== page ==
criteria for sound planning, and the Operating Plan, which was not
mentioned during the course of our data collection. According to VA, the
operating plan, currently under development, will focus on: (1) integration
of people, process, and technology initiatives, (2) identification of new
ways to improve efficiency and reengineer the claims process, (3) efforts
to automate the current paper-based claims process, and (4) the
measurement process. However, it is unclear at this time how the key
elements of the operating plan will better position VA to address our
recommendation. Moreover, without further information on how the
operating plan will focus on the measurement process, it is difficult for us
to determine at this time if VA will sufficiently address our
recommendation to include performance goals that incorporate
measuring the impact of individual initiatives to processing timeliness.


As agreed with your office, unless you publicly announce its contents
earlier, we plan no further distribution of this report until 28 days from its
issue date. At that time, we will send copies of this report to the
appropriate congressional committees, the Secretary of Veterans Affairs,
and other interested parties. In addition, the report will be made available
at no charge on GAO’s website at http://www.gao.gov.

If you or your staff have any questions about this report, please contact
me at (202) 512-7215 or bertonid@gao.gov. Contact points for our
Offices of Congressional Relations and Public Affairs may be found on
the last page of this report. GAO staff who made key contributions to this
report are listed in appendix V.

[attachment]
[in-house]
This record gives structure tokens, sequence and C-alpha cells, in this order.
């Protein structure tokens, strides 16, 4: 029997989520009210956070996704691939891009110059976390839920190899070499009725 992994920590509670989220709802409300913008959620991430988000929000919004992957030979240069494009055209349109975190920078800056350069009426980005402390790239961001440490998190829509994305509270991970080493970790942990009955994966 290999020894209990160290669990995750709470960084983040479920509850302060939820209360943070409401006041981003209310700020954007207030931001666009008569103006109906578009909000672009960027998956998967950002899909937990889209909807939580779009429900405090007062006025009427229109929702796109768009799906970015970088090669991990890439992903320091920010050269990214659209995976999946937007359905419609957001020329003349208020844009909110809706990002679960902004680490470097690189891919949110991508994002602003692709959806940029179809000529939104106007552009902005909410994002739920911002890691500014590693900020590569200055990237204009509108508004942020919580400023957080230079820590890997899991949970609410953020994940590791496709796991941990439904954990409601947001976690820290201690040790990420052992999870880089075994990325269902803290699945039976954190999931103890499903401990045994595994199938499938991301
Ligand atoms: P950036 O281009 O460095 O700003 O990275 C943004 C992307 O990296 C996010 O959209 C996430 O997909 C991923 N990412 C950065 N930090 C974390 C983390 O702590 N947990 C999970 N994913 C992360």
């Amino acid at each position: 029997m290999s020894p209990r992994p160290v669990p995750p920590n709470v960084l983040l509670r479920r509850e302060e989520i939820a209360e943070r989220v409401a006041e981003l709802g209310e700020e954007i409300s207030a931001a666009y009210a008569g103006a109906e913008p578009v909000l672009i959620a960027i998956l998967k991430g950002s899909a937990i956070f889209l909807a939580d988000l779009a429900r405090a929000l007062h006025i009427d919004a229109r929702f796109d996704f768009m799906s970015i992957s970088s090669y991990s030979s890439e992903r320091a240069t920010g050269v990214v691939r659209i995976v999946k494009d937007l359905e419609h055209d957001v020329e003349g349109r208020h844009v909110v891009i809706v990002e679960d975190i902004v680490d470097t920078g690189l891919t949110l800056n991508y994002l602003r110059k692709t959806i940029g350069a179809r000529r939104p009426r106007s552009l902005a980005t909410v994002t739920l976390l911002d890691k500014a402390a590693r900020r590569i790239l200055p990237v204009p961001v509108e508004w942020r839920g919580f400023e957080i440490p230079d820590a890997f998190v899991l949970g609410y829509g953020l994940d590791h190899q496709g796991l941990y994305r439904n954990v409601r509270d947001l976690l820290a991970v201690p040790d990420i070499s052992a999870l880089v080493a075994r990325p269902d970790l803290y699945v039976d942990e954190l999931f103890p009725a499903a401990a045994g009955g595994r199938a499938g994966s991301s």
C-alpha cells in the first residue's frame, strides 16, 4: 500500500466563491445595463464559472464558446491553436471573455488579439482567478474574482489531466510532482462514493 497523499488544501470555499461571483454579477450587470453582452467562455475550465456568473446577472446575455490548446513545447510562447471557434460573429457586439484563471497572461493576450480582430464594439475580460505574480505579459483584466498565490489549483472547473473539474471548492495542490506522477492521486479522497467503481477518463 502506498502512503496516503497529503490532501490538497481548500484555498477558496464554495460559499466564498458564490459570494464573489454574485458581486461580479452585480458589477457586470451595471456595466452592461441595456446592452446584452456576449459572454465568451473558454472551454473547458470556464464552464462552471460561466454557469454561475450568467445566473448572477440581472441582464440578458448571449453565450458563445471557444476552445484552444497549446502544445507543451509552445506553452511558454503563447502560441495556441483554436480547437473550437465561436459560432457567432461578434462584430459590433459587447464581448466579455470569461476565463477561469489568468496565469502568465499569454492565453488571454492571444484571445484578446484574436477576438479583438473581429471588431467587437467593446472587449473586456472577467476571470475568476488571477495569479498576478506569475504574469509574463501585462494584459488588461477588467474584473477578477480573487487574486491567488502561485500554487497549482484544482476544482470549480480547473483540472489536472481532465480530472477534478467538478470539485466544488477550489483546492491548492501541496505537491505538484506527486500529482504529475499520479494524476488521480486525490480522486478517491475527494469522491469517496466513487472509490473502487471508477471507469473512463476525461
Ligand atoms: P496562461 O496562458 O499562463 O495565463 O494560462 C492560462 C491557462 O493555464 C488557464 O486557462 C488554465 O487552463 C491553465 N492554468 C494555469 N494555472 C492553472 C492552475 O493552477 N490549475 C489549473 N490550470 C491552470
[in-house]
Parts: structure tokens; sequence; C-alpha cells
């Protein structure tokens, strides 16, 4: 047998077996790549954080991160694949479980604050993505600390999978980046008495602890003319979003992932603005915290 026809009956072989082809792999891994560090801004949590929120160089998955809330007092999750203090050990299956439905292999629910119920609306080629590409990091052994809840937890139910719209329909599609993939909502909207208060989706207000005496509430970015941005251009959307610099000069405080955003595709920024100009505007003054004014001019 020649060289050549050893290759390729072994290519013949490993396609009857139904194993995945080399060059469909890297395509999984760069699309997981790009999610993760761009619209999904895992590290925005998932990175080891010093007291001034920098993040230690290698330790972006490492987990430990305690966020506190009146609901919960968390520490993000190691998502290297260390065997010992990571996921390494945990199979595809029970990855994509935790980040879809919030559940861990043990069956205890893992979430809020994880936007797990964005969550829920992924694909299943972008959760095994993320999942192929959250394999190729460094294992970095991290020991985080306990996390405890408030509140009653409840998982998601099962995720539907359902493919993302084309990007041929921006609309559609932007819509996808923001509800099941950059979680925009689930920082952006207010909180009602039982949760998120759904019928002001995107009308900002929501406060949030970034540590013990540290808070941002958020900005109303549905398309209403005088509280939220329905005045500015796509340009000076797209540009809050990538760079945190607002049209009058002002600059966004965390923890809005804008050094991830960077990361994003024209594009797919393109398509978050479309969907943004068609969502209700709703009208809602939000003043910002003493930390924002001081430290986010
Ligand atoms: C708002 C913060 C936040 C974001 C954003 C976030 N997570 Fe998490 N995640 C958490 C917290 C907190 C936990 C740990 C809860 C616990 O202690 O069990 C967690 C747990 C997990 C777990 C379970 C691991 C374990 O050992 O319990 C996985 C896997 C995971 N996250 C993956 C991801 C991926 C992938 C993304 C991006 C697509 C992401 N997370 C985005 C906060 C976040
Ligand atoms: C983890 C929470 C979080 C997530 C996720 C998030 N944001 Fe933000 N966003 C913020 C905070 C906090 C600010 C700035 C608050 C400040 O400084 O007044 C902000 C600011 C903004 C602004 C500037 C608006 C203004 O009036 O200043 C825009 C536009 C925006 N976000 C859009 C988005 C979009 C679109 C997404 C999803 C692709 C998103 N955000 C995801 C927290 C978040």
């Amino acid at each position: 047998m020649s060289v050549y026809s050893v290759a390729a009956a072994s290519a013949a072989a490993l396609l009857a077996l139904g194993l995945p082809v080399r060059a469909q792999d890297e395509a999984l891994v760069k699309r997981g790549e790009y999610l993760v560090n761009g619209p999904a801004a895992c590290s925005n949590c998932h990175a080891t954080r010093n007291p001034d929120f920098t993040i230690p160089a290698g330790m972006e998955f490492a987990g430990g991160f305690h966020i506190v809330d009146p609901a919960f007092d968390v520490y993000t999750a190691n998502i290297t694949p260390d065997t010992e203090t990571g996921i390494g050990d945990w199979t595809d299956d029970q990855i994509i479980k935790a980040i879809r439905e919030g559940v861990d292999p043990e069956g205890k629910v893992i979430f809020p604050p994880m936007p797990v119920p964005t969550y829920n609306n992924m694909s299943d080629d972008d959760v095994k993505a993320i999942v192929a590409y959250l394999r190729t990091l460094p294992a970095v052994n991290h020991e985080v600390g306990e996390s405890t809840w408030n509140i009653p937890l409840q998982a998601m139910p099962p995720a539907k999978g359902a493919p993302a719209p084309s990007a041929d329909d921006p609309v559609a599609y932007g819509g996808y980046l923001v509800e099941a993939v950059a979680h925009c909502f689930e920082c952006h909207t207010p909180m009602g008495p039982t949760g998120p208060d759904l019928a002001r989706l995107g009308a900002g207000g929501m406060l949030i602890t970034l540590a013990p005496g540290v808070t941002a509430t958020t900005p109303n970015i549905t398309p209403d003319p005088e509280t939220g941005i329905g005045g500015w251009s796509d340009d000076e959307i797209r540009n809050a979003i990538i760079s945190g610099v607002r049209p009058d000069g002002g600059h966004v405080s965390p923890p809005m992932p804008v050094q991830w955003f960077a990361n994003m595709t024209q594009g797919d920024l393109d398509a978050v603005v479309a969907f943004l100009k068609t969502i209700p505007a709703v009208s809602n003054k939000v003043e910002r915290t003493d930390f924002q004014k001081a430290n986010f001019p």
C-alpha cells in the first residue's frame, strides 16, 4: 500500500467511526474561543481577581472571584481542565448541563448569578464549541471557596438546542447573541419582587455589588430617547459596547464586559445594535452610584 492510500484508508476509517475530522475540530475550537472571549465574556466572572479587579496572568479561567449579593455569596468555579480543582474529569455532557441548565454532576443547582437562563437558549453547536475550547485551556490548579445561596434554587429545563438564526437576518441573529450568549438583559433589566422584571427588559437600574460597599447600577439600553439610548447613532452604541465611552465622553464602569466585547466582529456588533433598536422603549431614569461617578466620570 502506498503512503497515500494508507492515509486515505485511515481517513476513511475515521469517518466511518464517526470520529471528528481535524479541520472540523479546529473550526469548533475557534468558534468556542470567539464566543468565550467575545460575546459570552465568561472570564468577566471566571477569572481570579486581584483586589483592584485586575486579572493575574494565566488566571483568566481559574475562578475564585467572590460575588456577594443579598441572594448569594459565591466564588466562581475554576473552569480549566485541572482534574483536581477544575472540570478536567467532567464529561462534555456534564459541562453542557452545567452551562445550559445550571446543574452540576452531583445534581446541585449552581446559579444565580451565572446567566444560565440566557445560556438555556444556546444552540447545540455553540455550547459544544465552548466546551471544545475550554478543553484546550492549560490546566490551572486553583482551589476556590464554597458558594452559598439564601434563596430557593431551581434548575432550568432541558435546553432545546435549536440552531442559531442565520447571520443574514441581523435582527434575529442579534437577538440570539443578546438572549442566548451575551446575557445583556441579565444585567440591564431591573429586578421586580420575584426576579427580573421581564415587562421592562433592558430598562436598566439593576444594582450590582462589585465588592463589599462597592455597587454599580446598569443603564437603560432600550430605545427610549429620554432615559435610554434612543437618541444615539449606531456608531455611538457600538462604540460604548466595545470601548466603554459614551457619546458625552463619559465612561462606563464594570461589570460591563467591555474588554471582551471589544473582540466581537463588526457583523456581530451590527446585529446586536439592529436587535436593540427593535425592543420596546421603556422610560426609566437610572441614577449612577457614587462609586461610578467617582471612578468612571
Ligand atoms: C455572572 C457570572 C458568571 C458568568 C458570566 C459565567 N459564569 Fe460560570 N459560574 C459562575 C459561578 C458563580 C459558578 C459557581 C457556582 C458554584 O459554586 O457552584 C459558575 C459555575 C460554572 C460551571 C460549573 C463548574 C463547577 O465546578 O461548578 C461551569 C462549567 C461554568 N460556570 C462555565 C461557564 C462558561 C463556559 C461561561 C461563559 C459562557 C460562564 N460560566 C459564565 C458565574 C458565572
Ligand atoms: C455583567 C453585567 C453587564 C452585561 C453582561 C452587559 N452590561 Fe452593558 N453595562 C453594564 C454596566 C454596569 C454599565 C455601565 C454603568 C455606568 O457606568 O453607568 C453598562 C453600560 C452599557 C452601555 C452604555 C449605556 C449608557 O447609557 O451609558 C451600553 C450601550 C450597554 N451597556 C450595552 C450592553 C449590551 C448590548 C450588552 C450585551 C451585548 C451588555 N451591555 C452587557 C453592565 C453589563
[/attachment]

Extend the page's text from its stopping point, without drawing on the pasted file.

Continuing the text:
Daniel Bertoni
Director, Education, Workforce, and Income Security Issues




Page 31                                 GAO-13-89 VA Disability Benefits Processing
List of Requesters

The Honorable Jeff Miller
Chairman
Committee on Veterans’ Affairs
House of Representatives

The Honorable Karen Bass
House of Representatives

The Honorable Shelley Berkley
House of Representatives

The Honorable Howard L. Berman
House of Representatives

The Honorable Brian P. Bilbray
House of Representatives

The Honorable Mary Bono Mack
House of Representatives

The Honorable Ken S. Calvert
House of Representatives

The Honorable John Campbell
House of Representatives

The Honorable Lois Capps
House of Representatives

The Honorable Judy Chu
House of Representatives

The Honorable Jim Costa
House of Representatives

The Honorable Susan Davis
House of Representatives

The Honorable David Dreier
House of Representatives



Page 32                          GAO-13-89 VA Disability Benefits Processing
The Honorable Elton Gallegly
House of Representatives

The Honorable Joe Heck
House of Representatives

The Honorable Duncan D. Hunter
House of Representatives

The Honorable Darrell Issa
House of Representatives

The Honorable Jerry Lewis
House of Representatives

The Honorable Kevin McCarthy
House of Representatives

The Honorable Howard P. McKeon
House of Representatives

The Honorable Gary Miller
House of Representatives

The Honorable Grace Napolitano
House of Representatives

The Honorable Laura Richardson
House of Representatives

The Honorable Dana Rohrabacher
House of Representatives

The Honorable Lucille Roybal-Allard
House of Representatives

The Honorable Ed Royce
House of Representatives

The Honorable Loretta Sanchez
House of Representatives




Page 33                               GAO-13-89 VA Disability Benefits Processing
The Honorable Adam Schiff
House of Representatives

The Honorable Brad Sherman
House of Representatives

The Honorable Henry A. Waxman
House of Representatives




Page 34                         GAO-13-89 VA Disability Benefits Processing
Appendix I: Objectives, Scope, and
              Appendix I: Objectives, Scope, and